Our History

SOUTH BOSTON HIGH SCHOOL 1901-2005

1901: Mayor Thomas N. Hart presides over the opening of South Boston High School on Telegraph Hill. It was the first high school built in the South Boston neighborhood of Dorchester Heights, located in the central area of South Boston. The school is located at the summit of Telegraph Hill and boasts commanding views of both Boston Harbor and Downtown Boston.

1974: During the Boston busing crisis in the 1970s, several racial incidents took place at the school On September 12, 1974, the first day of school, only 124 students attended. The school anticipated an enrollment of about 1,300  On that day, hundreds of angry white residents hurled rocks and bricks as buses arrived at the school, carrying black students from Roxbury. Although police in riot gear attempted to control the demonstrators, eight black students on buses were injured

1975: The Boston School Committee was stripped of most of its control over Boston school integration. Judge W. Arthur Garrity Jr. said that desegregation was not working at South Boston High School and accused the School Committee of thwarting his court order. The Boston School Committee consistently disobeyed orders from the state Board of Education. Garrity’s ruling, upheld on appeal by conservative judges on the United States Court of Appeals for the First Circuit and by the Supreme Court led by Warren Burger, required school children to be brought to different schools to end segregation and led to the Boston busing crisis of 1974-1988.The school was placed into receivership that year under the administration of a district superintendent. By the final Garrity-decided court case in 1988, Judge Garrity had assumed more control over a school system than any judge in American history.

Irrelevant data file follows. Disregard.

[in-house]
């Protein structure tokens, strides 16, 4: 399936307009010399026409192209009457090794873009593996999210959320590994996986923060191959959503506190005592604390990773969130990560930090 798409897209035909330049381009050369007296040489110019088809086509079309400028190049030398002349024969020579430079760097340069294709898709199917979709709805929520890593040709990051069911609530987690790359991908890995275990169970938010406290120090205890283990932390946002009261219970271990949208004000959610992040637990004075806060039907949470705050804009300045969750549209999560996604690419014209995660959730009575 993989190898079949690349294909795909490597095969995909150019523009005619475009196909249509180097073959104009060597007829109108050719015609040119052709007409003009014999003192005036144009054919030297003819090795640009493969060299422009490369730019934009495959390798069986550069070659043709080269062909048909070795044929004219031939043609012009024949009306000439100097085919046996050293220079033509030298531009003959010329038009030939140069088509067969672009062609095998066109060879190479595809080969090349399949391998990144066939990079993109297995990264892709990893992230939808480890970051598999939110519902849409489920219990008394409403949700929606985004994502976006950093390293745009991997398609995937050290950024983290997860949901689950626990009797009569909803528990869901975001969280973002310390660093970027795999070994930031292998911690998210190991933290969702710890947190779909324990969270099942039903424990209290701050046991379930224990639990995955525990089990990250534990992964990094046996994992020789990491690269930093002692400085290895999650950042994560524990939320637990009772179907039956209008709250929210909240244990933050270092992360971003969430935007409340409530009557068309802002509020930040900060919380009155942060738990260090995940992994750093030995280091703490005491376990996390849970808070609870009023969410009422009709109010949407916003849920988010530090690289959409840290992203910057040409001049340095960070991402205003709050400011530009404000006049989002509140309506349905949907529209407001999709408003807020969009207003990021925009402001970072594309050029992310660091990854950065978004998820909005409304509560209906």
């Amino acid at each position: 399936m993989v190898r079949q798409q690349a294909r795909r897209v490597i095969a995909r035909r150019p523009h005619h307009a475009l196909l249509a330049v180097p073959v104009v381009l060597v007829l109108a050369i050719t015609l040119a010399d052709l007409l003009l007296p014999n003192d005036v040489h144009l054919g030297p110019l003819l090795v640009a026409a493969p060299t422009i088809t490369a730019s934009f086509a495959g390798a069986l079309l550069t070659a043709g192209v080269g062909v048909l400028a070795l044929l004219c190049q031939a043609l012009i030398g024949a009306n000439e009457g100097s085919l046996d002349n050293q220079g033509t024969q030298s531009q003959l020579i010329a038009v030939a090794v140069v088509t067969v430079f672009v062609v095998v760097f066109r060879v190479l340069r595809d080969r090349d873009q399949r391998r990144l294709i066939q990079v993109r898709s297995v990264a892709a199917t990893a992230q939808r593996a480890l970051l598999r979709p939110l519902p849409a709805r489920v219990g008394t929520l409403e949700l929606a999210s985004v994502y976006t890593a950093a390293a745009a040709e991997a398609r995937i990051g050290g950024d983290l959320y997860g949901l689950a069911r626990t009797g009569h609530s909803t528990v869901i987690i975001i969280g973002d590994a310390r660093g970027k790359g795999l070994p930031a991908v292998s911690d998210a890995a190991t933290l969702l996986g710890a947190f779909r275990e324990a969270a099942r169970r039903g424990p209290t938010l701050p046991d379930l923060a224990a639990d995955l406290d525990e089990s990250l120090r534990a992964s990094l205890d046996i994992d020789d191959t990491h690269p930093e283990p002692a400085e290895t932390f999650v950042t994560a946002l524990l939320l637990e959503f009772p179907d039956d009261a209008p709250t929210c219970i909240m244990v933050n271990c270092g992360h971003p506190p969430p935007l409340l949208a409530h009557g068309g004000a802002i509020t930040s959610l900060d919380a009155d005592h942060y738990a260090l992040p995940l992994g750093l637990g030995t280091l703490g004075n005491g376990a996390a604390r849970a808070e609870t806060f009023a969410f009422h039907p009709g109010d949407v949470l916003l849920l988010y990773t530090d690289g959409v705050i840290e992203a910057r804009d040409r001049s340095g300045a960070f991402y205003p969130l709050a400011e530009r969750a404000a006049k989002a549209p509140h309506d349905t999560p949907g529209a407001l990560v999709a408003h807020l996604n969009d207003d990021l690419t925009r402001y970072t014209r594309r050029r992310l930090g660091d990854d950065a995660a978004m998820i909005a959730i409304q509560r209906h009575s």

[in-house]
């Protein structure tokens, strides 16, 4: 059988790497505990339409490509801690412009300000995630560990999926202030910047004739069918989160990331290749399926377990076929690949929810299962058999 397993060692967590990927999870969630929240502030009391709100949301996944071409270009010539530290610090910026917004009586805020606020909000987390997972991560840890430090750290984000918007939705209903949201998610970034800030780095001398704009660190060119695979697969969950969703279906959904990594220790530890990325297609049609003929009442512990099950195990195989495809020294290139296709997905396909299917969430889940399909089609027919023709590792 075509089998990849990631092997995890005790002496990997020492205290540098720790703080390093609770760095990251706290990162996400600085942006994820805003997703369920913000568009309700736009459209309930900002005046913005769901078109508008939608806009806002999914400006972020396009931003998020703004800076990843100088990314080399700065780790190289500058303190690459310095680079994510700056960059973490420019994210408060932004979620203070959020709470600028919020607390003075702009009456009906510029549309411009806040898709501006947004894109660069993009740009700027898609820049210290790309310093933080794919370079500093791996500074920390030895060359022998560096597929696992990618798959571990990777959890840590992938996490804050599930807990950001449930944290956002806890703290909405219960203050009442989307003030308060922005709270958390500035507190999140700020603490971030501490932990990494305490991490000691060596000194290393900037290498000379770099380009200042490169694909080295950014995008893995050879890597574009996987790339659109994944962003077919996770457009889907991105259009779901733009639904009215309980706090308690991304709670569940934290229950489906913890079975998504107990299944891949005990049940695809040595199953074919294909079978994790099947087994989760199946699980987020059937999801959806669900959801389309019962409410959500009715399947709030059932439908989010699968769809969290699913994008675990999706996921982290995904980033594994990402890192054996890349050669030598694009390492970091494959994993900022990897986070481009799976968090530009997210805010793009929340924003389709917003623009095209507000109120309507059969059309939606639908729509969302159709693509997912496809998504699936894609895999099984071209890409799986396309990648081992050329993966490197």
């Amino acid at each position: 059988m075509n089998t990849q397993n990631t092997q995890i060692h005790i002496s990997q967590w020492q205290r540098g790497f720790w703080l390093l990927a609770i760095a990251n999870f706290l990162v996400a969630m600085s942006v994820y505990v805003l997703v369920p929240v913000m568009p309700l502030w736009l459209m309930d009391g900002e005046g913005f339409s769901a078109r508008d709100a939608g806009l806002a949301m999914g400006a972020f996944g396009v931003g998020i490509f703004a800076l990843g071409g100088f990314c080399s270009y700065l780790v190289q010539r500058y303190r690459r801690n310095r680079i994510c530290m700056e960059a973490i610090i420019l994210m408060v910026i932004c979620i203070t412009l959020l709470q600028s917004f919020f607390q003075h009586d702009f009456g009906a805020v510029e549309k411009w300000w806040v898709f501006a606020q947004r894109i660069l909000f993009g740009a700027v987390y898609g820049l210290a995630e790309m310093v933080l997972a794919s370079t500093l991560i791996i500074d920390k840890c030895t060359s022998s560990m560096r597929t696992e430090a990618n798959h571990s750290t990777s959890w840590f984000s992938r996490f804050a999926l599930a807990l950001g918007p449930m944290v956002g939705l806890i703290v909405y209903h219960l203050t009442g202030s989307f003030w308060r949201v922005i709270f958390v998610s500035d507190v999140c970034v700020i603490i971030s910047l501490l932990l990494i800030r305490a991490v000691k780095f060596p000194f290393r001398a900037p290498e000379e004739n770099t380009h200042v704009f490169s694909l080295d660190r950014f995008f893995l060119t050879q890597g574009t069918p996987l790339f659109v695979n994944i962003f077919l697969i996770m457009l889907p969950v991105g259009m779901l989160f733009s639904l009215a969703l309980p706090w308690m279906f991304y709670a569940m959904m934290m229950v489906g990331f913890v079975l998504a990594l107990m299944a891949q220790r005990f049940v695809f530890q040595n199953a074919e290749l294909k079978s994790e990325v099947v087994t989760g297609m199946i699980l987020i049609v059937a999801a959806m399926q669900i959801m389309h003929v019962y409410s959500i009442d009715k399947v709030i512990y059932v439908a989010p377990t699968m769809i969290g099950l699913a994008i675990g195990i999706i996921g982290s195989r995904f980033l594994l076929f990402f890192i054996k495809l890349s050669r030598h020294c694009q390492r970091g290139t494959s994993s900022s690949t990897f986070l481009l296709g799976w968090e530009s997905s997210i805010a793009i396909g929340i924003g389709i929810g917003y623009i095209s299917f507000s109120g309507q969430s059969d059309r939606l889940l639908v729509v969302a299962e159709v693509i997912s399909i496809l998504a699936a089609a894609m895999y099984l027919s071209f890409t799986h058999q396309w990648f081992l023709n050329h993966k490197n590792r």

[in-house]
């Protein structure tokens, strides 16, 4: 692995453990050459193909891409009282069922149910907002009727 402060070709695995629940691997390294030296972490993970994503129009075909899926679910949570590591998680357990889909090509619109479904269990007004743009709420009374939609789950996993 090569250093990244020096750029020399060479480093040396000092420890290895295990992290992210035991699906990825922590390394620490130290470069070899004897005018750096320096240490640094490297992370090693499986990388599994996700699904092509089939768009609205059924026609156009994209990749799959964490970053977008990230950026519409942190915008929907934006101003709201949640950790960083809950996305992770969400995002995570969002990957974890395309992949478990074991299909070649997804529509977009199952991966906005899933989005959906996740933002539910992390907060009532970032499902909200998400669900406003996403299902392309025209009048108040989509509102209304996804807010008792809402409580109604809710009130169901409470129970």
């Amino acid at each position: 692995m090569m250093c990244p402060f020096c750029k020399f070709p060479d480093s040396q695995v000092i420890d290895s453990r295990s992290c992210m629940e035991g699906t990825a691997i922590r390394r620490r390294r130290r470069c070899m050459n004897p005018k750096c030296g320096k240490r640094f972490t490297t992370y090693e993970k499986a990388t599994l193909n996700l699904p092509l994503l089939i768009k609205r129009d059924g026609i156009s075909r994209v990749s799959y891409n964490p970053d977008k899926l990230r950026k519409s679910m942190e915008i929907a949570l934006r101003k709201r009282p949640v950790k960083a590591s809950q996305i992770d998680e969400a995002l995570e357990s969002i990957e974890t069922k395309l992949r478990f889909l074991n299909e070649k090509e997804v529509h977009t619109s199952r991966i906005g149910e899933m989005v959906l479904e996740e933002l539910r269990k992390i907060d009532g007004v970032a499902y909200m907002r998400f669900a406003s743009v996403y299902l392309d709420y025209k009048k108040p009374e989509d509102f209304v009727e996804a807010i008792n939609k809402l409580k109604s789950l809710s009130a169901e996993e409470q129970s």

1976: Jerome Winegar is appointed Headmaster and for only the second time in this country’s history, a public school was placed in “receivership.” A search committee appointed Winegar, at the time a 38-year-old assistant junior high principal in St. Paul, Minn., to head up an eight-person team to run the school. 

1988: Judge Garrity remained at the center of a contentious battle over desegregation busing in Boston from the 1970s to the 1980s. He found a recurring pattern of racial discrimination in the operation of the Boston Public Schools in a 1974 ruling. Garrity’s ruling found the schools were unconstitutionally segregated. As a remedy, he used a busing plan developed by the Massachusetts State Board of Education to implement the state’s Racial Imbalance Law that had been passed by the Massachusetts State Legislature a few years earlier, requiring any school with a student enrollment that was more than 50% white to be balanced according to race.

1990: The school building, is renamed the South Boston Education Complex, and houses Excel High School, Monument High School, and Boston Green Academy. It is located on 95 St. South Boston, MA.

2005:  Monument High School, and Boston Green Academy are relocated to other buildings in the district and South Boston Educational Complex is officially renamed Excel High School.